Sunday, December 27, 2009

The Holy Family

"And Jesus advanced in wisdom and age and grace with God and men."  (St Luke ii, 42)

This morning — which in the Ordinary Form of the Mass is the feast of the Holy Family (in the Breviary, it is the Sunday in the Octave of Christmas), and which had the Gospel of the Finding of Our Lord in the Temple — Fr Peter, our Dominican visiting priest at Carmel, preached on the necessity of family to Christ, that in His humanity He grow up and develop: for as all men, the Son of Man could not grow up isolated and alone, but was formed as to His human nature as a member of society, needing parents, relations, friends and acquaintances;  for "no man is an island" - man is a social animal.

Our Lady was not merely Mother of Christ, but a Mother to Christ; and it was needful for St Joseph to be a true foster-father to Our Lord, not merely a breadwinner for the Holy Family, but a true father figure, teaching his putative Son how to live as a man by his example.  This is because Christ was true Man as well as true God, and therefore according to His human nature truly and not in similitude learned and grew up through experiential knowledge, as all men do.  Hence "He was subject to them" (St Luke ii, 51).

The Holy Family had gone up to Jerusalem for the feast, as usual — just as we go to Sunday Mass as usual.  But then, consternation!  They looked for Him "everywhere": note the poignant choice of word.  Yet they found Him about His Father's affairs, in His Father's house, and were not able then to quite grasp the situation (St Luke ii, 49-50).  Our Lord's answers more than satisfied the doctors of the Law as He sat with them the Temple; but His answer did not at once explain matters, not to Our Lady, not till she took it to her heart (St Luke ii, 51), turning it over and pondering on it.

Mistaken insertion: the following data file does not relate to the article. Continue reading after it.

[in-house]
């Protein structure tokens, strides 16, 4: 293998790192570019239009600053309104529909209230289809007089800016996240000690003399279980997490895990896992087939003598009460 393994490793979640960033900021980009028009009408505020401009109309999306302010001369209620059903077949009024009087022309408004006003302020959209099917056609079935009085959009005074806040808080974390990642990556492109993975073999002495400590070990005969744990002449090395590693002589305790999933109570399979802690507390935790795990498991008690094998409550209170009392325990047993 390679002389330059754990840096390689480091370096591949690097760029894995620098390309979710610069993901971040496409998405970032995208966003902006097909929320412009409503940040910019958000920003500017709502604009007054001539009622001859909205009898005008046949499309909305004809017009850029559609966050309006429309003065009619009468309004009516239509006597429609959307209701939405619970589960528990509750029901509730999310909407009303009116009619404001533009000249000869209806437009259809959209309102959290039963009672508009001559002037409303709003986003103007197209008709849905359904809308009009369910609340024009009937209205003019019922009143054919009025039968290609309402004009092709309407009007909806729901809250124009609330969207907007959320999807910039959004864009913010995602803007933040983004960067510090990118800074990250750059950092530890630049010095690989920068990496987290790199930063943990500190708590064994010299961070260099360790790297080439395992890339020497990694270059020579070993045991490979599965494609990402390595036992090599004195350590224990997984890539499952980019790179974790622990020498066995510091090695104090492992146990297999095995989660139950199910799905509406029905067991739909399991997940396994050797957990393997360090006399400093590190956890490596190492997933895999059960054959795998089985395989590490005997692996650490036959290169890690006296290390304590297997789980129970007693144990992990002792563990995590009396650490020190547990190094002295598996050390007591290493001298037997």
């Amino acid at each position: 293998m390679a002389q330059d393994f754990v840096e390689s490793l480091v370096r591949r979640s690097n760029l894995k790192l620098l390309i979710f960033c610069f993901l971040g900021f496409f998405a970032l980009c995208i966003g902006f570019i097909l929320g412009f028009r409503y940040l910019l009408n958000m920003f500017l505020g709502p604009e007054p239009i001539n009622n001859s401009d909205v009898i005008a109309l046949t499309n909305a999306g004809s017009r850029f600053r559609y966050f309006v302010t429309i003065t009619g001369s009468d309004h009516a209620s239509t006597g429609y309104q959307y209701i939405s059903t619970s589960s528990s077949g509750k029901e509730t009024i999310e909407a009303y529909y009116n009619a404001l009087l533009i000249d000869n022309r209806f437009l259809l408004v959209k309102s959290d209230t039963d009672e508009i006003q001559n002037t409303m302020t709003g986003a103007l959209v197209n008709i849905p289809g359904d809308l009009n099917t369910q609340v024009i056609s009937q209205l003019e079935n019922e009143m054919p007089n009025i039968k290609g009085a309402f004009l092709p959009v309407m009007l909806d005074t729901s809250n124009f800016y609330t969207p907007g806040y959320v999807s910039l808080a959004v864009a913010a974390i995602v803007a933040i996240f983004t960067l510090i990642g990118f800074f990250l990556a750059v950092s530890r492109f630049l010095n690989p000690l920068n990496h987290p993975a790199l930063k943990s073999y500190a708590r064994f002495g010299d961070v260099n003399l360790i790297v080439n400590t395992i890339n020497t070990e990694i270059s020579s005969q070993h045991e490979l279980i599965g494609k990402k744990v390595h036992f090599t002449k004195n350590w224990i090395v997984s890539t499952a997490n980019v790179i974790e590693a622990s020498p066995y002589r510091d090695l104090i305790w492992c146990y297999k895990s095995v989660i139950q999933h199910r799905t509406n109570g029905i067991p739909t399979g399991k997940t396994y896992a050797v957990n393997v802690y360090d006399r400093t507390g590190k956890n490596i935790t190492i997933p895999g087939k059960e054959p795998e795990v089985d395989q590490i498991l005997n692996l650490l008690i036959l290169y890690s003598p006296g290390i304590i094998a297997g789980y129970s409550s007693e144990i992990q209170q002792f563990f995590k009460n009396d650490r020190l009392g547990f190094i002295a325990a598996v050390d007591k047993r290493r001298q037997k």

Faith is like this — it is not an entire explanation to us, not this side of the Beatific Vision; it is what we lay hold of, "the assurance of things hoped for, the proof of things not seen" (Heb. xi, 1), but what we struggle to understand; difficulties, "doubts" in the improper sense, are a part of our life of faith, in the darkness of our earthbound understanding of matters above: the lack of clarity is because the light is in a sense too strong, rather than not strong enough.  But we must not be discouraged, and rather hold on to our faith.  "It is as a lamp shining in a dark place..." (cf. St James i, 19 - writing of the Scriptures).

(This seems to me somewhat of the gist of the homily.)

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